The Perils of High Altitude
Mon, April 12, 1999 Base Camp, Rongbuk Glacier
The Everest team shrinks by one member tomorrow as Graham Hoyland heads home to the UK to seek medical evaluation. He will leave in the morning by jeep to Zhangmu and will reach Kathmandu the next day. Graham experienced symptoms most likely associated with a TIA (transient eschemia) in his brain while at ABC. This disruption of blood flow resulted in the left side of his body going partially numb. The symptoms continued through yesterday, and he was able to descend to Base Camp while breathing oxygen at three liters per minute. The use of oxygen caused the symptoms to diminish, and he is doing fine now, though he is somewhat disturbed by the experience. He feels it is not in his best interest to go back up.
I can certainly relate to Graham's experience, having been through the same thing myself. In 1987, our small American team came very close to making the first ascent of the Great Couloir on the North Face of Everest via Central Rongbuk. Our summit day ended at 8750 meters when Ed Viesturs and I decided the last 100 meters of the Face was too difficult to climb (and descend) without a rope (we had fixed our rope below in the Grey Band).
After a long and strenuous descent, which took two days and about 12,000 feet of rappelling, I was back at ABC, pretty whipped. The next morning my left side suddenly went numb. It was quite an epic getting down to BC where a Swedish doctor was able to check me out. Over the next few days, he pumped me full of heparin (an anti-coagulant), which left my legs purple (the sites of multiple injections).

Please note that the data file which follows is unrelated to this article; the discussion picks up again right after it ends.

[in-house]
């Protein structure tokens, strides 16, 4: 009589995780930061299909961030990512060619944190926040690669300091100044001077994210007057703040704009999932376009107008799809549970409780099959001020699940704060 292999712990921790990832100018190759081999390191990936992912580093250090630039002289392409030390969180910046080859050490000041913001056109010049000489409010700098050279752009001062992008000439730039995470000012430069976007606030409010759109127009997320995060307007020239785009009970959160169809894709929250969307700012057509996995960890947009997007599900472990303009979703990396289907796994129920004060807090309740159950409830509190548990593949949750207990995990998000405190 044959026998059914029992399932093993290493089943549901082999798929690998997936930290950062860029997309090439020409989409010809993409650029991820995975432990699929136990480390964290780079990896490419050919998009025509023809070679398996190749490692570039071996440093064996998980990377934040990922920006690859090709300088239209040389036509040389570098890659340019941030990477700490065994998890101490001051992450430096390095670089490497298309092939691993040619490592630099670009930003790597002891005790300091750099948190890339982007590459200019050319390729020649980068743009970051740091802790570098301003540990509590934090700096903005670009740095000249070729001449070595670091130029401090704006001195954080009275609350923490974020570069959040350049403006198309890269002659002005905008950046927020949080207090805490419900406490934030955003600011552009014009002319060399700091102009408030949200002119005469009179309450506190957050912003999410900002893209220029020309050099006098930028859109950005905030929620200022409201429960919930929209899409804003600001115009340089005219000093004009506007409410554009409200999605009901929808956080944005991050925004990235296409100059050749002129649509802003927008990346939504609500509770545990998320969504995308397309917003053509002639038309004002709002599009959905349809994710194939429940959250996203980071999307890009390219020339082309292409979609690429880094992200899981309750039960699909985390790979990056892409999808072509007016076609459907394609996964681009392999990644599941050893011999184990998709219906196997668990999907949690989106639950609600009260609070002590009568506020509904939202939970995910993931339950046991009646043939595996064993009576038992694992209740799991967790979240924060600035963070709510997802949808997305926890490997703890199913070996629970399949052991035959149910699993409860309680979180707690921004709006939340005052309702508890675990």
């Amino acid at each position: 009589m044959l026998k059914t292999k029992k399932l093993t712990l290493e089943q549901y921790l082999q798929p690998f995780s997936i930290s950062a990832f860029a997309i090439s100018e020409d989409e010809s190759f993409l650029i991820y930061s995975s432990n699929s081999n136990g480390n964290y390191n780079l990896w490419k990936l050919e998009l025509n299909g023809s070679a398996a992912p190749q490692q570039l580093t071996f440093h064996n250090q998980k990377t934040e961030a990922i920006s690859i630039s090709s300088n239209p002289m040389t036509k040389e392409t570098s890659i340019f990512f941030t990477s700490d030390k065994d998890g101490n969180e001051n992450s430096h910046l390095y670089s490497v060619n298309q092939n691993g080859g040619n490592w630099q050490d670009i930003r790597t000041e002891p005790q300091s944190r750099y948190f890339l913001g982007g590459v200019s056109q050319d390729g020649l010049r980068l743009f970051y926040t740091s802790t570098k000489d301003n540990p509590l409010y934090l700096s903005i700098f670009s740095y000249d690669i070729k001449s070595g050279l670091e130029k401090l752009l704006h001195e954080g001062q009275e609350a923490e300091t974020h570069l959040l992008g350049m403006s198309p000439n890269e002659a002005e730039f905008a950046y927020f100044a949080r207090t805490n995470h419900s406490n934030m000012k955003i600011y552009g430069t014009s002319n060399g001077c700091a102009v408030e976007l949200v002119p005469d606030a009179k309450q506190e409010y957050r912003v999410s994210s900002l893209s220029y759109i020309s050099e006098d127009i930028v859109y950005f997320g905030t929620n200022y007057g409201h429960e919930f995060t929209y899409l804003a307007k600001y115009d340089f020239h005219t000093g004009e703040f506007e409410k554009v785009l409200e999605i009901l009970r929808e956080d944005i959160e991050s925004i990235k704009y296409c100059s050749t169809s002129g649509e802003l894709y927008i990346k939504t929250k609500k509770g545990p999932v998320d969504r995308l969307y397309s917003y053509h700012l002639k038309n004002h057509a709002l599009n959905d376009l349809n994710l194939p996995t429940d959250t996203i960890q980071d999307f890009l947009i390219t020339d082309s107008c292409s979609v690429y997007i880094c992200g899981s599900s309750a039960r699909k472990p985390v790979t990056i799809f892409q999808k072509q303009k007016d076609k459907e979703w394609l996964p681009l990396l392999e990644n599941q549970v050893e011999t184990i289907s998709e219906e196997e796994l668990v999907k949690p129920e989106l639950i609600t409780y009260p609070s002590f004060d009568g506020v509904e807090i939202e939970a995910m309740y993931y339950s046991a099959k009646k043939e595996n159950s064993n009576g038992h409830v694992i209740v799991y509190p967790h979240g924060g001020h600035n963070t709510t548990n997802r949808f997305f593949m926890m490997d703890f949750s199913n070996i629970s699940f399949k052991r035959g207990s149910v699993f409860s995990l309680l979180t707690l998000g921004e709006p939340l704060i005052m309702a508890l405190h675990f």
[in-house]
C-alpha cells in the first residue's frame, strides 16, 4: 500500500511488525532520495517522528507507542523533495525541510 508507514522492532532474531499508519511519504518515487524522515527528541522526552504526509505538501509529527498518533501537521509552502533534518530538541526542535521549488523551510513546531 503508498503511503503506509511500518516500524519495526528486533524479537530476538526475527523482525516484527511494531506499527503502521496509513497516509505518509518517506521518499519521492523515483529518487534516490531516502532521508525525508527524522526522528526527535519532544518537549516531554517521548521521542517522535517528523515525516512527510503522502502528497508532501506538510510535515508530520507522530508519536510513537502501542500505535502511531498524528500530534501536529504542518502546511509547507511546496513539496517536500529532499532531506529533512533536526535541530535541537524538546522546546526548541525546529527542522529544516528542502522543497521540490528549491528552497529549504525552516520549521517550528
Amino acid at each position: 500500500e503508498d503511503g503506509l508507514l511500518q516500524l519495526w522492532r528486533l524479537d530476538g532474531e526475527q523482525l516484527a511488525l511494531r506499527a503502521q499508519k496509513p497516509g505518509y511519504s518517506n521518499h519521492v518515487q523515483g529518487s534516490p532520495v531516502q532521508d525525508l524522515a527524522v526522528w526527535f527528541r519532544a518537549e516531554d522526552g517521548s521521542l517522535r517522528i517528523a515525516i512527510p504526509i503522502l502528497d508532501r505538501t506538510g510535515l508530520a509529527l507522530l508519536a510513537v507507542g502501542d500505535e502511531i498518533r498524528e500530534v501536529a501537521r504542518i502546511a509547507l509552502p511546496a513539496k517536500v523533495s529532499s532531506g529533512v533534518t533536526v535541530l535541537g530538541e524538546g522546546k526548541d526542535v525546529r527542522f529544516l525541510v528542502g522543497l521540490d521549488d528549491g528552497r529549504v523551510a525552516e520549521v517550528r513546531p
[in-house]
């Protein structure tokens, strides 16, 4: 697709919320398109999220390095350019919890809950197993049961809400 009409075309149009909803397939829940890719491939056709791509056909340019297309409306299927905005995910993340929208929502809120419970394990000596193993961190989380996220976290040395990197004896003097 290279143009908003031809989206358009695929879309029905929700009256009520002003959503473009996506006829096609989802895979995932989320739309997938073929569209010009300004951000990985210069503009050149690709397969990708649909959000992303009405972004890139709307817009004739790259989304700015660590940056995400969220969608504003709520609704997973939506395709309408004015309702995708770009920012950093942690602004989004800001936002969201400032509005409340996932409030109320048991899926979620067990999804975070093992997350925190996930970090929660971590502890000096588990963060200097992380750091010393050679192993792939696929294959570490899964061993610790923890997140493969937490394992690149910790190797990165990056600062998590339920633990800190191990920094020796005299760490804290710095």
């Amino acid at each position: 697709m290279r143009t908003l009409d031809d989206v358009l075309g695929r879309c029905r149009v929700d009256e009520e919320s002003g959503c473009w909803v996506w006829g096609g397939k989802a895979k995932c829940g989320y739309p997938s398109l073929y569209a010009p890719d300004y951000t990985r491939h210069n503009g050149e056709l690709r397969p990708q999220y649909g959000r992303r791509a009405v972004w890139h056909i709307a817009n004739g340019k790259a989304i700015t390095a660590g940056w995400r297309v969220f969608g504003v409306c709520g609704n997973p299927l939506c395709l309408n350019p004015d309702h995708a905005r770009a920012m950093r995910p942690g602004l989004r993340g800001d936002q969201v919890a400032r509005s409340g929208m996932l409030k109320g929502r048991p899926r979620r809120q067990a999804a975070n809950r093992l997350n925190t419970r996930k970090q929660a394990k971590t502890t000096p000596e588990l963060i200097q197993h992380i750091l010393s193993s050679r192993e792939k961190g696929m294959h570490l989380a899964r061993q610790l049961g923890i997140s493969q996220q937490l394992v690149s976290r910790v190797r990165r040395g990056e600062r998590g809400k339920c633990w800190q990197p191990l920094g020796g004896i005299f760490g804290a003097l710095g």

When I finally got home, I had an MRI and was pronounced to have had a small bit of damage upstairs. It doesn't seemed to have made much difference however. The numbness lasted on and off for about four years. My recollection of the whole incident is that I was pretty scared. When you are young and immortal, you are used to being able to dump endless abuse on yourself without ever having a problem. This whole experience made me realize that sometimes the body says "no", and you don't have any say in the matter. It was a valuable lesson, in retrospect.
I think Graham is going to be okay, but this points out a very common set of problems associated with high altitude. Many times, I have seen people with vision problems (including blindness), the loss of speech (known as aphasia), dizziness, confusion, and partial paralysis. In each case, the best thing to do is get on the oxygen and get down fast!
The rest of the team is doing great and will be heading back up in a day or two.
Eric Simonson, Expedition Leader
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